Research in the Sierra Madre Occidental of Eastern Sonora, Mexico:
The Desert Museum has not conducted a formal study of the animals of southeastern Sonora. However, Museum biologists are general natural historians and have seen many animals on hummingbird and plant trips that are interesting ecological or distributional records. Observations of live and dead animals were documented with color photographs and local residents were interviewed about the local fauna and Spanish common names along the Tónichi-Yécora hummingbird observation transect as part of the Migratory Pollinators Project (see Hummingbird Plant Foods below).
Some animals found in TDF range into other habitats. TDF animals that are also found in thornscrub and the Sonoran Desert include the lowland burrowing treefrog (Pternohyla fodiens), Sinaloan narrow-mouthed toad (Gastrophryne olivacea mazatlanensis), Mazatlán toad (Bufo mazatlanensis), desert tortoise (Gopherus agassizi; Bury et al. 2002), regal horned lizard (Phrynosoma solare), boa constrictor (Boa constrictor), night snake (Hypsiglena torquata), tiger rattlesnake (Crotalus tigris), and others (Schwalbe and Lowe 2000). In some animals like the long-nosed snake (Rhinocheilus lecontei), the TDF-thornscrub transition is an intergrade zone between TDF and thornscrub-desertscrub subspecies. In the lyre snakes two well marked species (Trimorphodon tau and T. biscutatus) hybridize freely at the TDF-thornscrub transition. The venomous escorpiones (Helodermatidae) are the only venomous lizards in the world. In southern Sonora, the beaded lizard (Heloderma horridum) is replaced by the Gila monster (H. suspectum) the TDF-thornscrub transition.
The northern range limits of some TDF animals such as the thornscrub hook-nosed snake (Gyalopion quadrangularis) and the brown vine snake (Oxybelis aeneus) are at 1160 to 1650 meters elevation in desert grassland/oak woodland transition in the mountains of southern Arizona west of Nogales (Van Devender et al. 1994). Some animals like the Mexican subspecies of the Virginia opossum/tlacuache (Didelphis virginiana californicus) that are widespread in tropical northwestern Mexico have expanded their ranges northward onto Arizona in the last 60 years (Hoffmeister 1986).
Cold-tolerant tropical animals: A surprising number of warm-loving tropical animals have been seen at higher, colder elevations in the Yécora area in the Sierra Madre Occidental in eastern Sonora including spotted box turtle (Terrapene nelsoni), green rat snake (Elaphe triaspis), and neotropical whipsnake (Masticophis mentovarius). The west Mexican coral snake (Micrurus distans) and the western coral snake (Micruroides euryxanthus) also occur in oak woodland/grassland near Maycoba. The barking frog (Eleutherodactylus augusti) as well as coatimundi/cholugo (=chulo, solitario, Nasua nasua), ringtail (Bassariscus astutus), and collared peccary/jabalí (Tayassu tajacu) were seen up to in pine-oak forest at 2200 m elevation on Mesa del Campanero (Davis 1982, Harris 1985, Hofmeister 1986).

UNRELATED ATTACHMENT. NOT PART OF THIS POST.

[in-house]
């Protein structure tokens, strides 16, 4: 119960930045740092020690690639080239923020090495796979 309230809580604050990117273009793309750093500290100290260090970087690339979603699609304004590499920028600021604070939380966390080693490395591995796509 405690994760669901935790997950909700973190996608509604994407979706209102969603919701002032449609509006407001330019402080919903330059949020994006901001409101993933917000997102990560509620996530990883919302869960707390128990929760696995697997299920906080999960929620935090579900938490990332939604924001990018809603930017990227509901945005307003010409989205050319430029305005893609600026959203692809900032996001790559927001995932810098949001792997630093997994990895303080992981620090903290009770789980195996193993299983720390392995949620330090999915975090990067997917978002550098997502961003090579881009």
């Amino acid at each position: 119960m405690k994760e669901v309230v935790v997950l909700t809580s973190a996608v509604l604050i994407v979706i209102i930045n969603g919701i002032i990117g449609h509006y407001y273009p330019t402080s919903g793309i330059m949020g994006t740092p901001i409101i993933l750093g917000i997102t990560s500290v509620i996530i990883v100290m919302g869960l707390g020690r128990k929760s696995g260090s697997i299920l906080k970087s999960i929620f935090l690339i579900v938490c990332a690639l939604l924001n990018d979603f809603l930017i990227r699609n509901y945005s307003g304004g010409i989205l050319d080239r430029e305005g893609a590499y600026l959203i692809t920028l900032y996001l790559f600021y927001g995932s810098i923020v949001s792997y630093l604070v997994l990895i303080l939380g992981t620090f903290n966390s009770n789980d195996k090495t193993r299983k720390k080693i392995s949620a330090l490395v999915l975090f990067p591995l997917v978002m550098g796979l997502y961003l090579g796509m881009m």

Woodland and forest fauna: A number of animals are primarily found in the woodlands and forests of the Sierra Madre Occidental above the tropical lowlands. Some of them are Mexican species while others also occur in the Madrean sky island ranges in southeastern Arizona, or are more widespread in the southwestern United States. The pine-oak salamander (Pseudoeurycea bellii sierraoccidentalis) is a very rare salamander described from about 21 km west-southwest of Yécora old the old road to Santa Ana (Lowe et al. 1968, Van Devender et al. 1989a, 1989b). Other Sierran animals include the Madrean green tarantula (Aphonopelma moorei; Smith 1994), pine toad (Bufo occidentalis), Mexican toad (B. microscaphus mexicanus), mountain treefrog (Hyla wrightorum), Sierra Madre horned lizard (Phrynosoma orbiculare), short-horned lizard (P. hernandesi), Madrean alligator lizard (Elgaria kingii), bunch grass lizard (Sceloporus scalaris), striped plateau lizard (S. virgatus), and four-lined skink (Eumeces tetragrammus callicephalus).
Rattlesnakes are always fascinating. The forests and woodlands of the Sierra Madre Occidental and the Madrean Sky island mountains in northeastern Sonora and southeastern Arizona are well known rattlesnake hotspots. The dark brown Madrean black-tailed rattlesnake (C. molossus nigrescens) is the large víbora de cascabel in the Sierra Madre in eastern Sonora and western Chihuahua. The small montane species of rattlesnakes (Crotalus lepidus, C. pricei, and C. willardi) are called chichámoras in the Yécora area in eastern Sonora.
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* Department of Ecology and Evolutionary Biology, University of Arizona, Tucson.